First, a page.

Harp & Altar
Tom Andes

Leopoldine Core
The Darkness

Jason Snyder

Tom Whalen

The Darkness
Leopoldine Core

She is so awake. She drank coffee in the middle of the day and now it’s 3:46am and she's staring into darkness. Her mind is swirling with things people said, clothes they were wearing, scenes from tv shows. Her dogs are sleeping on either side of her. There’s a little streetlight coming through the window, enough to see that they are awake too. She stares and they stare back. She realizes that they never sleep throughout the night. They just wait in the dark, she thinks and turns toward their shining eyes. This is a special thing about dogs, she thinks. A cat waits for no one. She almost cries suddenly, thinking of them awake all night, full of desire. Waiting to eat. Waiting to go outside. She thinks that she is like a dog this way, waiting in the dark for her pleasure. Not only now in bed but her whole life. Waiting to be liked. Waiting to be an adult. Or to at least have money, she thinks. Enough to pay all her bills without borrowing from her parents, who are also broke.

The shadows in the room are still when she fixates on them. But when she looks away they move subtly in the corner of her eye. They’re breathing, she thinks and closes her eyes, then opens them an instant later. The pulsing darkness beats down on her, stirring like a forest. She has pictured killers and rapists emerging from the grainy blackness. But tonight the darkness is it’s own animal. It alone is scary.

That isn’t true though. Because she’s also afraid of all the money she owes her landlord. She counts the job interviews she went on this month. One. And she didn’t even want the job. “That’s part of the problem,” she imagines her mother would say. It’s true that April is the cruelest month, she thinks. It’s the most beautiful time of year and all your hope is being pushed into a mud puddle.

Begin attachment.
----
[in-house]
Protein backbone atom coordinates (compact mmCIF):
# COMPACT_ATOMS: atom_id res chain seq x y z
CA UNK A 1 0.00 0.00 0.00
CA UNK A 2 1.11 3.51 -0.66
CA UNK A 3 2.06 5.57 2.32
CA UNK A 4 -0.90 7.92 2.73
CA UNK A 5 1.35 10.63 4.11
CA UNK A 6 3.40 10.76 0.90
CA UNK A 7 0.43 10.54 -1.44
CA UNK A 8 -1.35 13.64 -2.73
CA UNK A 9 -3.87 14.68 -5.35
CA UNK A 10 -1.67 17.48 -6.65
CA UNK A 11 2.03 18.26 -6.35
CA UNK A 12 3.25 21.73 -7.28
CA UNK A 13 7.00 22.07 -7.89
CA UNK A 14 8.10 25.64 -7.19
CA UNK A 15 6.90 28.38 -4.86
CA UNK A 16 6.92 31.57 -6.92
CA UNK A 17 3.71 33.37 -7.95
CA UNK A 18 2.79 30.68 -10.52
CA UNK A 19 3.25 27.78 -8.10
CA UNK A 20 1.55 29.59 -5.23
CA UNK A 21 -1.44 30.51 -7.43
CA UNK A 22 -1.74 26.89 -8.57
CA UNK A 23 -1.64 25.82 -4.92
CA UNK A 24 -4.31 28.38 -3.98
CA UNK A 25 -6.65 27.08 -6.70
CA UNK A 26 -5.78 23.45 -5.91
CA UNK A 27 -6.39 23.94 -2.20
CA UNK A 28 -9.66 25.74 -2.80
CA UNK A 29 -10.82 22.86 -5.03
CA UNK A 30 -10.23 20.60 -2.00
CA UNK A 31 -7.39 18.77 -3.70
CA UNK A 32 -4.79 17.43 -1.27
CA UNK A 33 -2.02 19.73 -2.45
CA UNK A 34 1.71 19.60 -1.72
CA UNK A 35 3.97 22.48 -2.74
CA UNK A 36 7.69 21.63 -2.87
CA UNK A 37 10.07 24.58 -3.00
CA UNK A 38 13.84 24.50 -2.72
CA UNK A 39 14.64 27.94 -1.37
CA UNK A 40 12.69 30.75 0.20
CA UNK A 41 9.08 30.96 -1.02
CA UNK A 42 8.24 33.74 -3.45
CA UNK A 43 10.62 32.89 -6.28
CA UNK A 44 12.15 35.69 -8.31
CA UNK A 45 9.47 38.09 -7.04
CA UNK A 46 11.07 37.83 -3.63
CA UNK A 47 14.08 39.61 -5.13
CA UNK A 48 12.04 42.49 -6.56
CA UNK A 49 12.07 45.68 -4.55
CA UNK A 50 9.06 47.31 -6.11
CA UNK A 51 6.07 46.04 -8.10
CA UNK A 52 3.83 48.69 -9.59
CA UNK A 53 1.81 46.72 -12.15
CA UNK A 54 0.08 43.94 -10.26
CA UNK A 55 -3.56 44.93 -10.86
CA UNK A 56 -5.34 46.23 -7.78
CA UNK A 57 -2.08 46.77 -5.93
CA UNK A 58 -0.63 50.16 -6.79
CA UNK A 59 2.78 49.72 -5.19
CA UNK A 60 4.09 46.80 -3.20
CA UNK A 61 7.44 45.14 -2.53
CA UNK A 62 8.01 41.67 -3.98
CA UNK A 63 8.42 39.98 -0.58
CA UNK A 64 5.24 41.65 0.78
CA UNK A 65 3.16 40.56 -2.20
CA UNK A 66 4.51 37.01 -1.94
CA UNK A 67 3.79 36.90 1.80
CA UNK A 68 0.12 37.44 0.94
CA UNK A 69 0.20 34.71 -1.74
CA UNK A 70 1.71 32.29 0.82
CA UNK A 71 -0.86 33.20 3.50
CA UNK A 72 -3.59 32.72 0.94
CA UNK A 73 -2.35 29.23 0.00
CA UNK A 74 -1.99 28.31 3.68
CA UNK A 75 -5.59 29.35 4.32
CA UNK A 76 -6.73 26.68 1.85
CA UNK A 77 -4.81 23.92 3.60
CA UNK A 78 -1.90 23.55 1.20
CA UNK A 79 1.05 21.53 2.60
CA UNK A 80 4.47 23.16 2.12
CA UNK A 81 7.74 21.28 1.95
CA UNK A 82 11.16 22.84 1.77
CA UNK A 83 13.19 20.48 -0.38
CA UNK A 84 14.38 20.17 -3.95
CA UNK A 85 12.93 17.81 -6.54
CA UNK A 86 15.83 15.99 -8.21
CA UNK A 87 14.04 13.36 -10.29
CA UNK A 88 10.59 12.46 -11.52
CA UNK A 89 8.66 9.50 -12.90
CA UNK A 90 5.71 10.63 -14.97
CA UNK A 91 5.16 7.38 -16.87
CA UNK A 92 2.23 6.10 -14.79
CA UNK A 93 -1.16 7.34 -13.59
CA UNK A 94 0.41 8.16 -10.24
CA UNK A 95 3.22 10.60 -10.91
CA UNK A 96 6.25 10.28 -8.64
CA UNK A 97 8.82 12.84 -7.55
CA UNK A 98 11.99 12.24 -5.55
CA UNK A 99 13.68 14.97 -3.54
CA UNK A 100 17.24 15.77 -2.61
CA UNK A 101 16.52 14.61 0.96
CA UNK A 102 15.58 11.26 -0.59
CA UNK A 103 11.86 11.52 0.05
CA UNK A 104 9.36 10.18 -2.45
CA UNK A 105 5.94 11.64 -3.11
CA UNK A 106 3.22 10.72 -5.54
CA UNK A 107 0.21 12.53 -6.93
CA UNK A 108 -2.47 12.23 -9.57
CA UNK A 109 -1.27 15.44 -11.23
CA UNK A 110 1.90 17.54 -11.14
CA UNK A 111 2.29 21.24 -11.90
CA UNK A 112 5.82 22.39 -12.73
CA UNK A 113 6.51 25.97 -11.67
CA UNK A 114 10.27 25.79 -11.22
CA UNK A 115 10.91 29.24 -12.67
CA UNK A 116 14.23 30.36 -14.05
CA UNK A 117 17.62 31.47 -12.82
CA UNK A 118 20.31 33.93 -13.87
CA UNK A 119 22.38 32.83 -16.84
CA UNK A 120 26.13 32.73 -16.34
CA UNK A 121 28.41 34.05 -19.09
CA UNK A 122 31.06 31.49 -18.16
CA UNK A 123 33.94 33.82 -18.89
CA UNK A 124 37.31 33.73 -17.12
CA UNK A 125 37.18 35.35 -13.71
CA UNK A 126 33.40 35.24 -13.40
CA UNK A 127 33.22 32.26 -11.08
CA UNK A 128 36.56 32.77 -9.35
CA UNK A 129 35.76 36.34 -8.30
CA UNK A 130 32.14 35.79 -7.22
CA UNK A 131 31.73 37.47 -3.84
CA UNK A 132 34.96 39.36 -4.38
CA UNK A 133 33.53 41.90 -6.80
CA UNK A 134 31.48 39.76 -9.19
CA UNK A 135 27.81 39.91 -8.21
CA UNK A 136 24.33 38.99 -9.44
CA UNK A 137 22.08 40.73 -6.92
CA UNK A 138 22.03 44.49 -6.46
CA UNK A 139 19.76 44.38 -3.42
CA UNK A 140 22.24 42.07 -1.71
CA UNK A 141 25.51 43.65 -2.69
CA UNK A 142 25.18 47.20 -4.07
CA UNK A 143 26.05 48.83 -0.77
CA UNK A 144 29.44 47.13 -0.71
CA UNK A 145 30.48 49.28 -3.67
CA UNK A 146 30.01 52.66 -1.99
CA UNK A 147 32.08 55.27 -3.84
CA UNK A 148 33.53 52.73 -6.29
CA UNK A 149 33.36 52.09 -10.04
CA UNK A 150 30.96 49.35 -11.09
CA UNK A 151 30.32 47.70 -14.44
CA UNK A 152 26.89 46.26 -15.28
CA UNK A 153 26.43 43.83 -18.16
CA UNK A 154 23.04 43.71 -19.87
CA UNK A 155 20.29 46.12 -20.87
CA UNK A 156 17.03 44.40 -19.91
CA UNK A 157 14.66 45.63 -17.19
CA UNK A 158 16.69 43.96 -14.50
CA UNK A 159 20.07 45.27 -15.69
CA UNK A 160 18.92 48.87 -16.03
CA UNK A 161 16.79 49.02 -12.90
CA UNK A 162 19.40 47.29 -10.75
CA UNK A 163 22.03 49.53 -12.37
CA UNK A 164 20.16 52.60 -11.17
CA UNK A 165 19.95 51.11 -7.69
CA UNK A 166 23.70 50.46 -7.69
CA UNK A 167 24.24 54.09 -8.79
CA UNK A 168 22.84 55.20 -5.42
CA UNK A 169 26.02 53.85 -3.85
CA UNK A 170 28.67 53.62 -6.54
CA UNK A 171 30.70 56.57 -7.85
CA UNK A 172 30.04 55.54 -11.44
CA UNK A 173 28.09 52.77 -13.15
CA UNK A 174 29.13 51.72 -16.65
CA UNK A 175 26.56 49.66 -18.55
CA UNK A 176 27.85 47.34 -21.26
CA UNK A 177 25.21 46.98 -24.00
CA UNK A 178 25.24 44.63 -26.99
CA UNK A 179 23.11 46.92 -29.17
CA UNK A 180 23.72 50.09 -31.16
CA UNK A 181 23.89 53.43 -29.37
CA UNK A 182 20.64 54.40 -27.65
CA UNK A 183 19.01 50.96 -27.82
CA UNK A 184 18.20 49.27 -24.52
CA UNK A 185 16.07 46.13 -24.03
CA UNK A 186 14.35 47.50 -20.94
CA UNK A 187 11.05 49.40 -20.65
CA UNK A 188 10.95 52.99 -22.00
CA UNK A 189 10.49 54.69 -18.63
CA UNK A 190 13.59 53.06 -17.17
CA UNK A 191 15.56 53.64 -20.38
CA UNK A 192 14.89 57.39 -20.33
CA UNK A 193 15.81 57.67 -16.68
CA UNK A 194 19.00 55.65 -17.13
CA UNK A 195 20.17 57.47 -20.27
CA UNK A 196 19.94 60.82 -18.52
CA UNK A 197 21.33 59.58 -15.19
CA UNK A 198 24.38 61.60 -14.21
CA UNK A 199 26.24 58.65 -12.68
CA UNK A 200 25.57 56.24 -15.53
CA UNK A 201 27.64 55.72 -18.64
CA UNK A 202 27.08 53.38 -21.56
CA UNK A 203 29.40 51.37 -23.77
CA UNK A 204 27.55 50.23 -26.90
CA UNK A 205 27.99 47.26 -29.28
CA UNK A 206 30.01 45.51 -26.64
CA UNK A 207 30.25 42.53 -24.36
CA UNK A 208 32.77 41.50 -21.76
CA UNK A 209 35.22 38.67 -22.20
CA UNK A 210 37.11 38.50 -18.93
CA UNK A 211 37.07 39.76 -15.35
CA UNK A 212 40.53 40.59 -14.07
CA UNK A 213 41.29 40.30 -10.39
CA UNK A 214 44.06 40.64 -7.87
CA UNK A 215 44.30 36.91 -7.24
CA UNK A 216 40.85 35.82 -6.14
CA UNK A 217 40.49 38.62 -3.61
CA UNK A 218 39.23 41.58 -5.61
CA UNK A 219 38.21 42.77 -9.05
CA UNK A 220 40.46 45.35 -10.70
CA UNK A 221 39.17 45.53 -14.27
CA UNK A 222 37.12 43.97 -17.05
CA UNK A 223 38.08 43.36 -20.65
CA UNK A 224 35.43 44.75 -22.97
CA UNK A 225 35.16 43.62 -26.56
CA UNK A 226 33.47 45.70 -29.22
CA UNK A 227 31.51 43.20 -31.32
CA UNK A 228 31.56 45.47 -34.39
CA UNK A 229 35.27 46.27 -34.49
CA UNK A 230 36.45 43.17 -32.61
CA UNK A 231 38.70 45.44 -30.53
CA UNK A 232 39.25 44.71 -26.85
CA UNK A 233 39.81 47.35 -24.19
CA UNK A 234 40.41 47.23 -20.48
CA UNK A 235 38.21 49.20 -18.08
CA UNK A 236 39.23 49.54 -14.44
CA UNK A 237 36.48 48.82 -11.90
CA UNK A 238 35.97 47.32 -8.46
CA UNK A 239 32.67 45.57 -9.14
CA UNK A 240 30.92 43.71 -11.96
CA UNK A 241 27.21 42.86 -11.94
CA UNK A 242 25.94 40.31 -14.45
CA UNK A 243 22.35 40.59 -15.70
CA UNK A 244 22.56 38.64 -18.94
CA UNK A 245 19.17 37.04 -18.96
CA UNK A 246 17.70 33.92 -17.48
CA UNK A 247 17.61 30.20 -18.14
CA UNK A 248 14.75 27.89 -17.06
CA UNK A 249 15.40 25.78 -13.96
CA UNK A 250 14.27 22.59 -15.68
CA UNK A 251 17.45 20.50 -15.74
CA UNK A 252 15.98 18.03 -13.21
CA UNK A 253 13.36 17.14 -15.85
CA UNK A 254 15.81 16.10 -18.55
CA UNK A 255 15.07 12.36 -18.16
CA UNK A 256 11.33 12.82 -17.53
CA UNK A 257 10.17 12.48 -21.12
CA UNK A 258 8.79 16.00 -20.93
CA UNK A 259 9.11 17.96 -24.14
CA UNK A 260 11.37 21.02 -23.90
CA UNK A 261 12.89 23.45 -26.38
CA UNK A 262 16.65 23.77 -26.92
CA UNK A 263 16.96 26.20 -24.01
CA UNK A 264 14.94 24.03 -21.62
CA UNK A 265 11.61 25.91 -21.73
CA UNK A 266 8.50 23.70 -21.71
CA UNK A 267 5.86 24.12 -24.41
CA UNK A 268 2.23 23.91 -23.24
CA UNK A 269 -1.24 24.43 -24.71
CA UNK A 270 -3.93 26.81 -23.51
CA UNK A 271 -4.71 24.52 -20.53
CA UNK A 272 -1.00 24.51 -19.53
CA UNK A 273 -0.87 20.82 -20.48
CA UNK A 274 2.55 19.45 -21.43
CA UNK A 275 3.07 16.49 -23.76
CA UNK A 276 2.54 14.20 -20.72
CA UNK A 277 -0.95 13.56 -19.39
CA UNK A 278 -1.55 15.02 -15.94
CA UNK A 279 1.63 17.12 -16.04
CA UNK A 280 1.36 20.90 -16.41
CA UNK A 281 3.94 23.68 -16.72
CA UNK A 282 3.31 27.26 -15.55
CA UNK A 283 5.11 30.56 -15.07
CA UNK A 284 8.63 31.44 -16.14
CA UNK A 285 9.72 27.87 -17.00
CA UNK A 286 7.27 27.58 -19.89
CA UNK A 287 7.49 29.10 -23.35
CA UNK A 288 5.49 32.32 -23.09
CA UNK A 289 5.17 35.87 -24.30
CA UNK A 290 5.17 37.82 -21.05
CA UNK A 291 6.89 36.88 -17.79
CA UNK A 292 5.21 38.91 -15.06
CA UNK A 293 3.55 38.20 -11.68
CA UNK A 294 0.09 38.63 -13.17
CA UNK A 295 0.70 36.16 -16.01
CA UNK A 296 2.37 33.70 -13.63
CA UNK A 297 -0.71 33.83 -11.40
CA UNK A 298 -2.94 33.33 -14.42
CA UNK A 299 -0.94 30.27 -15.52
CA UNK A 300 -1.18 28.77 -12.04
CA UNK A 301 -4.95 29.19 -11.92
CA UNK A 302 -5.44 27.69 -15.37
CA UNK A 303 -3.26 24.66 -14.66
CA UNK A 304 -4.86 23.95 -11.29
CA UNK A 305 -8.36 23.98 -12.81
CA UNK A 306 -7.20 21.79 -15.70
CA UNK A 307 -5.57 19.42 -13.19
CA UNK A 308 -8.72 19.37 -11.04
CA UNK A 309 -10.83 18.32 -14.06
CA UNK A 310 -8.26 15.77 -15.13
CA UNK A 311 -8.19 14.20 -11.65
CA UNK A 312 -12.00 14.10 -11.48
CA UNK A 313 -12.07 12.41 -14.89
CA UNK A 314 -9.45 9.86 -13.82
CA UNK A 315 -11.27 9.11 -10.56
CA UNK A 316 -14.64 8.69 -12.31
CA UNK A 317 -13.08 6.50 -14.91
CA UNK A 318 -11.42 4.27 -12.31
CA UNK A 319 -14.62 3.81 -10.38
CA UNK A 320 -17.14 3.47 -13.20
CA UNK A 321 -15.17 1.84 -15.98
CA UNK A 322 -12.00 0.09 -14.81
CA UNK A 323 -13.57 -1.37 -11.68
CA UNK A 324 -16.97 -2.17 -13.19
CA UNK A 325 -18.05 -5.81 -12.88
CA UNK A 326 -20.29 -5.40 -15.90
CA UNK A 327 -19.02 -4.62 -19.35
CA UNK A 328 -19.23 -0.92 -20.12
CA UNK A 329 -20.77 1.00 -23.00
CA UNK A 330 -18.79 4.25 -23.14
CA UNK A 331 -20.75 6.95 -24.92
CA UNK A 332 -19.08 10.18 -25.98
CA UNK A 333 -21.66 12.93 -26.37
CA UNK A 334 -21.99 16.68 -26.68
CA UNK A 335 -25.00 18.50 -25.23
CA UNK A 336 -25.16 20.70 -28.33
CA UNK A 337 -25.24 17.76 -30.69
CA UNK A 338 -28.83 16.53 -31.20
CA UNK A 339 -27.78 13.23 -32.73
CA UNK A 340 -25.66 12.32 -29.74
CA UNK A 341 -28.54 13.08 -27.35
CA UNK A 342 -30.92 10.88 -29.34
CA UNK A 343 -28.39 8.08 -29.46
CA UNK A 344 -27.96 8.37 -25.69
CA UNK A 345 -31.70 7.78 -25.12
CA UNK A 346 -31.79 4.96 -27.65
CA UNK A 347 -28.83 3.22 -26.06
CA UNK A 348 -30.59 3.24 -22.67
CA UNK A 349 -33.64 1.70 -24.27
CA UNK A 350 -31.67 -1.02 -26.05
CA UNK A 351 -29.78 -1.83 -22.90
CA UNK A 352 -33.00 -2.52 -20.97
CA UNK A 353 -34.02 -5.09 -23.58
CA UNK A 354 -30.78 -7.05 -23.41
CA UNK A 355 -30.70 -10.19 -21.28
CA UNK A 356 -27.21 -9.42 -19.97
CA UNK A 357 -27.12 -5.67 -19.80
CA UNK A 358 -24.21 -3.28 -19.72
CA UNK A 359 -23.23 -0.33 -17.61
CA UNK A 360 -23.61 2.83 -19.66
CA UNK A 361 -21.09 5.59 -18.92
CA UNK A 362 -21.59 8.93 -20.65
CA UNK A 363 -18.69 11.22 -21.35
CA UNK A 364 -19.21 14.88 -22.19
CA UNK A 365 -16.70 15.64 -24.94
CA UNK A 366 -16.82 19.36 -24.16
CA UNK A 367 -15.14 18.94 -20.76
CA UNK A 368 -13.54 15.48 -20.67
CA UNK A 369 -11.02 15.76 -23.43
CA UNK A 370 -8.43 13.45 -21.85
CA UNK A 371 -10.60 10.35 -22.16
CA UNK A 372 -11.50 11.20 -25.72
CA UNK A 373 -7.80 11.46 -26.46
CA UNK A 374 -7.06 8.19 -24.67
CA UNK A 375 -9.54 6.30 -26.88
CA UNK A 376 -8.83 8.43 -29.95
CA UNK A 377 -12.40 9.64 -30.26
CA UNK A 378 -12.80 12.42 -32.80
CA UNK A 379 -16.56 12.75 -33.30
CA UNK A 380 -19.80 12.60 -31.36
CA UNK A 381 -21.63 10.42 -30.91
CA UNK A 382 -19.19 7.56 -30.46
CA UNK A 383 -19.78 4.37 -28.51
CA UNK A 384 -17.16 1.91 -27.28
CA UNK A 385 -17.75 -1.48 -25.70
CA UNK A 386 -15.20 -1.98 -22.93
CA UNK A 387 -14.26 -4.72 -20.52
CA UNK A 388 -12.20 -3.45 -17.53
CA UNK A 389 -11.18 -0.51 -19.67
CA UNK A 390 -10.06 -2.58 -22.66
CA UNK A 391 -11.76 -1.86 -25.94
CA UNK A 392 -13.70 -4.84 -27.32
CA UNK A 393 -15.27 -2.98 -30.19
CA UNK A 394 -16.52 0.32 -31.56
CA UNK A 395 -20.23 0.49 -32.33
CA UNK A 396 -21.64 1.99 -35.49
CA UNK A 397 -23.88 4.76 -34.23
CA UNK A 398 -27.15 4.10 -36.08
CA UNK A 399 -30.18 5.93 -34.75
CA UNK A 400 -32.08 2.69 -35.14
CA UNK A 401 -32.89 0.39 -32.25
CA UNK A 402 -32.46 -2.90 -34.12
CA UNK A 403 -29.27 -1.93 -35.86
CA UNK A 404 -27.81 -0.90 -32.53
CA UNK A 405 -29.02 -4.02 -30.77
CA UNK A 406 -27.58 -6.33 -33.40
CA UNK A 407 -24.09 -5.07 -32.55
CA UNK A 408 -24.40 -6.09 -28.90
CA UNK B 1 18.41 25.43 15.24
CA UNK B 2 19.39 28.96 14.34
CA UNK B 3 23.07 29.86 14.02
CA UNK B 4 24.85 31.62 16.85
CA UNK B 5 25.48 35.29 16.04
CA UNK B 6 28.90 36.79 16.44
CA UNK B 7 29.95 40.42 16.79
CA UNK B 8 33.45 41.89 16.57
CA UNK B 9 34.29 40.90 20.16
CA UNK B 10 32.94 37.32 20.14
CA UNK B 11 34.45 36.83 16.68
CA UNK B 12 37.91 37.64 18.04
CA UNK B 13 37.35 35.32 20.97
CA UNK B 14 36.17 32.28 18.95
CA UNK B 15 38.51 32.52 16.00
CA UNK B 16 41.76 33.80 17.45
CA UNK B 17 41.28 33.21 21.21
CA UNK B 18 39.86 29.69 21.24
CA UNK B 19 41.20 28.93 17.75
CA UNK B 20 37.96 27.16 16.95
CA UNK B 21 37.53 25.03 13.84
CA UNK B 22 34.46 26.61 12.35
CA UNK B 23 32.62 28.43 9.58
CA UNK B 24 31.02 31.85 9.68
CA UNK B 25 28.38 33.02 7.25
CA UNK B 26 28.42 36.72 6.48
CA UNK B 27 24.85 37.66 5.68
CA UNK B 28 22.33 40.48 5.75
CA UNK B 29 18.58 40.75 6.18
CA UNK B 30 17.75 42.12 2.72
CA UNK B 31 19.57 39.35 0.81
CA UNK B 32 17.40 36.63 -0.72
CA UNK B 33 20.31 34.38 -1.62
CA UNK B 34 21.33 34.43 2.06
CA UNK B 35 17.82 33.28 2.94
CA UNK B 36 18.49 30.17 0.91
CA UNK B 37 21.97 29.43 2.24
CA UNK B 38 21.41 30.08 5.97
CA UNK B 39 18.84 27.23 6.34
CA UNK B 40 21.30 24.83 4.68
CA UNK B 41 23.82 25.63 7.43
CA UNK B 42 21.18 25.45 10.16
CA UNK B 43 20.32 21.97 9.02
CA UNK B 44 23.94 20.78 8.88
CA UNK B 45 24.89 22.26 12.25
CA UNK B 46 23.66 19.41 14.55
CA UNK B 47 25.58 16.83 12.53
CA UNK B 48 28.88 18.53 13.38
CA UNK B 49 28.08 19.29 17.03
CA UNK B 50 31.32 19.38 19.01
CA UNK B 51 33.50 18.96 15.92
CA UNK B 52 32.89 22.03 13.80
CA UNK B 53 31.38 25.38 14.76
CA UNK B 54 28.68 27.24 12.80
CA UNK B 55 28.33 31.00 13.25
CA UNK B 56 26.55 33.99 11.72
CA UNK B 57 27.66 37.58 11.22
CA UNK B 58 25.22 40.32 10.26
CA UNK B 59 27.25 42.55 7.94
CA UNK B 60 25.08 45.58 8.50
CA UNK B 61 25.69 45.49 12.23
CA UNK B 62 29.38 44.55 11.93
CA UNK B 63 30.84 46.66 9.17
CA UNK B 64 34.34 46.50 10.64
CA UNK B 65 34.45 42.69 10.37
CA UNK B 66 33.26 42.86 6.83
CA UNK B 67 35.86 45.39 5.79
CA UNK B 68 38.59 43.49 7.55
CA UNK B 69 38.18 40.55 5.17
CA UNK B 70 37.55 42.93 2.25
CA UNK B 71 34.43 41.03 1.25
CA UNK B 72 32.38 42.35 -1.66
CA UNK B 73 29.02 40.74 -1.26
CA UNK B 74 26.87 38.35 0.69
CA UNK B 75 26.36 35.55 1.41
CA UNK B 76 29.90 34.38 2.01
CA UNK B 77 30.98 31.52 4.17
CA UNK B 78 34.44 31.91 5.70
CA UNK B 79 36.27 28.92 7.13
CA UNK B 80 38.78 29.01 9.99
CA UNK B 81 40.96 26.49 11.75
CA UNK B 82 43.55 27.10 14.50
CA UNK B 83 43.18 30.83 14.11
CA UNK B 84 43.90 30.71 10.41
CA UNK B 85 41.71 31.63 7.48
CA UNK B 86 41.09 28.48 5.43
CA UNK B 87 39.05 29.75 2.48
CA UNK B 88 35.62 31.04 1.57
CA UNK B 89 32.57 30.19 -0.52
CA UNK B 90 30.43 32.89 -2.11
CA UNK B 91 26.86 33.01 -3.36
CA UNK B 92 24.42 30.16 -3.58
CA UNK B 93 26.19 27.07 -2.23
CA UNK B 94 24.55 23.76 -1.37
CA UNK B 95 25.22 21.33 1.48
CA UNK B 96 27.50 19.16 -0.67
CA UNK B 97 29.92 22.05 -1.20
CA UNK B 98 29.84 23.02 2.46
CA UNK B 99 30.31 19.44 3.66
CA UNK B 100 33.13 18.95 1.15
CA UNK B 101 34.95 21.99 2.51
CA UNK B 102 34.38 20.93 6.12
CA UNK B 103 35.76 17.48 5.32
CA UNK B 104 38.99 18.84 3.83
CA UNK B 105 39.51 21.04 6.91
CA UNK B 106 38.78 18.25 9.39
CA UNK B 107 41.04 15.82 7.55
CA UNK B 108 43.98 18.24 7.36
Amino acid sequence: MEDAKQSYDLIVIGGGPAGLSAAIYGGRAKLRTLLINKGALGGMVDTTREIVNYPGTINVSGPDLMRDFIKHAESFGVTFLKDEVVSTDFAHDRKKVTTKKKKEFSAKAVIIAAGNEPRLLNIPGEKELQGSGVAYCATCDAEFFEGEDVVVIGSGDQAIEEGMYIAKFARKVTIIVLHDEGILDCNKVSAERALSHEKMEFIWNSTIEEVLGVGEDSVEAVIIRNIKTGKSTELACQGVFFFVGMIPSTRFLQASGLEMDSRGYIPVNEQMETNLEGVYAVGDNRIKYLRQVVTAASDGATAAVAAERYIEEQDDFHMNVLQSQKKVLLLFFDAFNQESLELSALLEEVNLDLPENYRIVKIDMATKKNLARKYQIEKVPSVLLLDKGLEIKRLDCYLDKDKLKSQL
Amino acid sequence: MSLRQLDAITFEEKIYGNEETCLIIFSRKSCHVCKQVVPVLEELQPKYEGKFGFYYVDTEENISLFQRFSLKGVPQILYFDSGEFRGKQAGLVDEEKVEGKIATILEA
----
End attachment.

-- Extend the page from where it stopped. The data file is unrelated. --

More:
She thinks of the last woman she slept with, a woman who didn’t love her or even really like her. She feels sure of this. But after some strained reasoning, she decides that the woman did in fact love her. The woman was a bunch of women. She had about seventeen selves. And one of them loved me, she thinks, putting her hand on a dog’s head. The love I get will always be this way, quick and ecstatic. The love of maniacs and liars, she thinks.

One of her dogs sighs and she wonders if it means the same thing it means when a human sighs, that they’re bored. She decides yes.

She still misses the woman with seventeen selves but she sort of enjoys all the longing. She thinks that if all the woman’s seventeen selves had loved her, it would have been frightening, like being eaten by wolves. But there’s a chance that she would like that. She doesn’t let herself consider this for very long.

She remembers the woman smoking in bed naked, her long dark hair over her breasts. She didn’t conjure the picture, it just sprang up like a frog. It was morning and sunlight fluttered on the woman’s broad face. Then she threw her cigarette out the window and smiled. It is such an uneventful memory and yet she knows it will replay itself in her thoughts for a while, maybe forever. She remembers ordering breakfast for the woman and paying for it. She wonders if the woman knew how poor she was. She thinks not as she watches the woman in bed, eating eggs from a foil take-out container. The memory is so bright that she has forgotten about the darkness. It’s just a blackness swarming around a vibrant tank of dreams. And she enters it gently, with greed.